Diabetes

According to the American Diabetes Association, about 15.7 million people (5.9 percent of the United States population) have diabetes. Nervous system damage (also called neuropathy) affects about 60 to 70 percent of people with diabetes and is a major complication that may cause diabetics to lose feeling in their feet or hands.

Foot problems are a big risk in diabetics. Diabetics must constantly monitor their feet or face severe consequences, including amputation. The diabetic foot is one of the most common conditions we treat in our six offices: Rocky Hill CT, Bristol CT, Newington CT, Glastonbury CT, Middletown CT, and Kensington CT. Our four podiatrists, Dr. Jeffrey S. Kahn, Dr. Richard E. Ehle, Dr. Craig M. Kaufman, and Dr. Ayman M. Latif are highly trained in treating the diabetic foot. 

With a diabetic foot, a wound as small as a blister from wearing a shoe that's too tight can cause a lot of damage. Diabetes decreases blood flow, so injuries are slow to heal. When your wound is not healing, it's at risk for infection. As a diabetic, your infections spread quickly. If you have diabetes, you should inspect your feet every day. Look for puncture wounds, bruises, pressure areas, redness, warmth, blisters, ulcers, scratches, cuts and nail problems. Get someone to help you, or use a mirror.

Here's some basic advice for taking care of your feet:

  • Always keep your feet warm.
  • Don't get your feet wet in snow or rain.
  • Don't put your feet on radiators or in front of the fireplace.
  • Don't smoke or sit cross-legged. Both decrease blood supply to your feet.
  • Don't soak your feet.
  • Don't use antiseptic solutions, drugstore medications, heating pads or sharp instruments on your feet.
  • Trim your toenails straight across. Avoid cutting the corners. Use a nail file or emery board. If you find an ingrown toenail, contact our office.
  • Use quality lotion to keep the skin of your feet soft and moist, but don't put any lotion between your toes.
  • Wash your feet every day with mild soap and warm water.
  • Wear loose socks to bed.
  • Wear warm socks and shoes in winter.
  • When drying your feet, pat each foot with a towel and be careful between your toes.
  • Buy shoes that are comfortable without a "breaking in" period. Check how your shoe fits in width, length, back, bottom of heel, and sole. Avoid pointed-toe styles and high heels. Try to get shoes made with leather upper material and deep toe boxes. Wear new shoes for only two hours or less at a time. Don't wear the same pair everyday. Inspect the inside of each shoe before putting it on. Don't lace your shoes too tightly or loosely.
  • Choose socks and stockings carefully. Wear clean, dry socks every day. Avoid socks with holes or wrinkles. Thin cotton socks are more absorbent for summer wear. Square-toes socks will not squeeze your toes. Avoid stockings with elastic tops.

Diabetic Complications and Amputation Prevention

People with diabetes are prone to having foot problems, often because of two complications of diabetes: nerve damage (neuropathy) andDiabetic amputation of the toes poor circulation. Neuropathy causes loss of feeling in your feet, taking away your ability to feel pain and discomfort, so you may not detect an injury or irritation. Poor circulation in your feet reduces your ability to heal, making it hard for even a tiny cut to resist infection.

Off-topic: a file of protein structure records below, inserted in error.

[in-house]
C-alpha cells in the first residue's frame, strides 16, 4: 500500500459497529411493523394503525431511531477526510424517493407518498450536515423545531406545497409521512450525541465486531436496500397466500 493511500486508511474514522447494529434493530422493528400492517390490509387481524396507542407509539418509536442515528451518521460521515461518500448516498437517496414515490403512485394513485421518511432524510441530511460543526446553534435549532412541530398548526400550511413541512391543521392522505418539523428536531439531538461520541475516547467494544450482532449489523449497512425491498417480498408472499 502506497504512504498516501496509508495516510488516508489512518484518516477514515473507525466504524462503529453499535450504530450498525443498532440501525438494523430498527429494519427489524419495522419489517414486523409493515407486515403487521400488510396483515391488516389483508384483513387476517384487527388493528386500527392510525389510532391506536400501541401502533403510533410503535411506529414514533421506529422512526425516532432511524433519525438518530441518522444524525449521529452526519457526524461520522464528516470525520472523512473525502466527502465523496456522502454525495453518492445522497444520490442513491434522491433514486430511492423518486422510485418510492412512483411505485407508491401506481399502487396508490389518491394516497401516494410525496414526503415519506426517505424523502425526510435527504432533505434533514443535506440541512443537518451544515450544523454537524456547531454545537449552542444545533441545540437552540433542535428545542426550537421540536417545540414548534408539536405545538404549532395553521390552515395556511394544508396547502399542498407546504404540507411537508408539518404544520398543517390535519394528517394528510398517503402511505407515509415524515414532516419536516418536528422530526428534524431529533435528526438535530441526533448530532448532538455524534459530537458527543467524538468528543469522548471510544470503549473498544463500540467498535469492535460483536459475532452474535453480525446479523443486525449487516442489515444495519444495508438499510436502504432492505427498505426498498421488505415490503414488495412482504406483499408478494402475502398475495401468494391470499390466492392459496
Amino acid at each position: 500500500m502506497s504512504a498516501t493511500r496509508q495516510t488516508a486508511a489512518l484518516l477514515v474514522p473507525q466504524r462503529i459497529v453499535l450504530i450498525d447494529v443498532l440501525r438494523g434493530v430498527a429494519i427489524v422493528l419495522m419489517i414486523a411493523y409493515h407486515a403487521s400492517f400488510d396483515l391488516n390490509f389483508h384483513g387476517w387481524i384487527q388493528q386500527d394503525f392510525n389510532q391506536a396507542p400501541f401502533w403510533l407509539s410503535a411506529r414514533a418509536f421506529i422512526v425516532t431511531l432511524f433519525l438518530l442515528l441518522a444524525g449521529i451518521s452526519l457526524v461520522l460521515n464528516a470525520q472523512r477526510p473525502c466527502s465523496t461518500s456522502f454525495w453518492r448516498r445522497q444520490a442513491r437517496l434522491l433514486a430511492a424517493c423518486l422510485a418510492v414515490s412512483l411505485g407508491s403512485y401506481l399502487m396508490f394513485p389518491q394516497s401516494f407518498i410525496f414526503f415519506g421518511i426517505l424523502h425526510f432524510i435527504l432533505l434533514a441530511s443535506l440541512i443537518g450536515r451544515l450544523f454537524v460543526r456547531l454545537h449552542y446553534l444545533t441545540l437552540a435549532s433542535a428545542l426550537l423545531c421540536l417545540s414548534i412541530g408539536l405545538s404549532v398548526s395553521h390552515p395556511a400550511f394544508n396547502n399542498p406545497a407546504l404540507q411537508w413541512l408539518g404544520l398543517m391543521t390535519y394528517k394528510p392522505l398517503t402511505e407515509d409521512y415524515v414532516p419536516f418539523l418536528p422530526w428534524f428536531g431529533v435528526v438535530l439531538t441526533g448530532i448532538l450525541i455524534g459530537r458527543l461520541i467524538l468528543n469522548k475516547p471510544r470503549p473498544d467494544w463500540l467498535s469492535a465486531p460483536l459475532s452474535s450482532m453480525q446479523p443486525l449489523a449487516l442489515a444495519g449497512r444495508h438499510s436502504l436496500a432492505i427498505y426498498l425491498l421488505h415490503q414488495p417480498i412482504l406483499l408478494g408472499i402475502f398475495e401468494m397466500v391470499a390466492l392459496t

Having diabetes increases the risk of developing a wide range of foot problems. Furthermore, with diabetes, small foot problems can turn into serious complications.

Diabetes-related Foot and Leg Problems

  • Infections and ulcers (sores) that don't heal. An ulcer is a sore in the skin that may go all the way to the bone. Because of poor circulation and neuropathy in the feet, cuts or blisters can easily turn into ulcers that become infected and won't heal. This is a common- and serious- complication of diabetes and can lead to a loss of your foot, your leg, or your life. 
  • Corns and calluses. When neuropathy is present, you can't tell if your shoes are causing pressure and producing corns or calluses. Corns and calluses must be properly treated or they can develop into ulcers. 
  • Dry, cracked skin. Poor circulation and neuropathy can make your skin dry. This may seem harmless, but dry skin can result in cracks that may become sores and can lead to infection. 
  • Nail disorders. Ingrown toenails (which curve into the skin on the sides of the nail) and fungal infections can go unnoticed because of loss of feeling. If they are not properly treated, they can lead to infection.
  • Hammertoes and bunions. Nerve damage affecting muscles can cause muscle weakness and loss of tone in the feet, resulting in hammertoes and bunions. If left untreated, these deformities can cause ulcers. 
  • Charcot foot. This is one of the most serious foot problems you can face. It warps the shape of your foot when your bones fracture and disintegrate, and yet you continue to walk on it because it doesn't hurt. Diabetic foot ulcers and early phases of Charcot fractures can be treated with a total contact cast. The shape of your foot molds the cast. It lets your ulcer heal by distributing weight and relieving pressure. If you have Charcot foot, the cast controls your foot's movement and supports its contours if you don't put any weight on it. To use a total contact cast, you need good blood flow in your foot. The cast is changed every week or two until your foot heals. A custom-walking boot is another way to treat your Charcot foot. It supports the foot until all the swelling goes down, which can take as long as a year. You should keep from putting your weight on the Charcot foot. Surgery is considered if your deformity is too severe for a brace or shoe.
  • Poor blood flow. In diabetes, the blood vessels below the knee often become narrow and restrict blood flow. This prevents wounds from healing and may cause tissue death. 

What Your Foot and Ankle Surgeon Can Do

Your foot and ankle surgeon can help wounds heal, preventing amputation. There are many new surgical techniques available to save feet and legs, including joint reconstruction and wound healing technologies. Getting regular foot checkups and seeking immediate help when you notice something can help small problems from worsening. Your foot and ankle surgeon works together with other health care providers to prevent and treat complications from diabetes.

Your Proactive Measures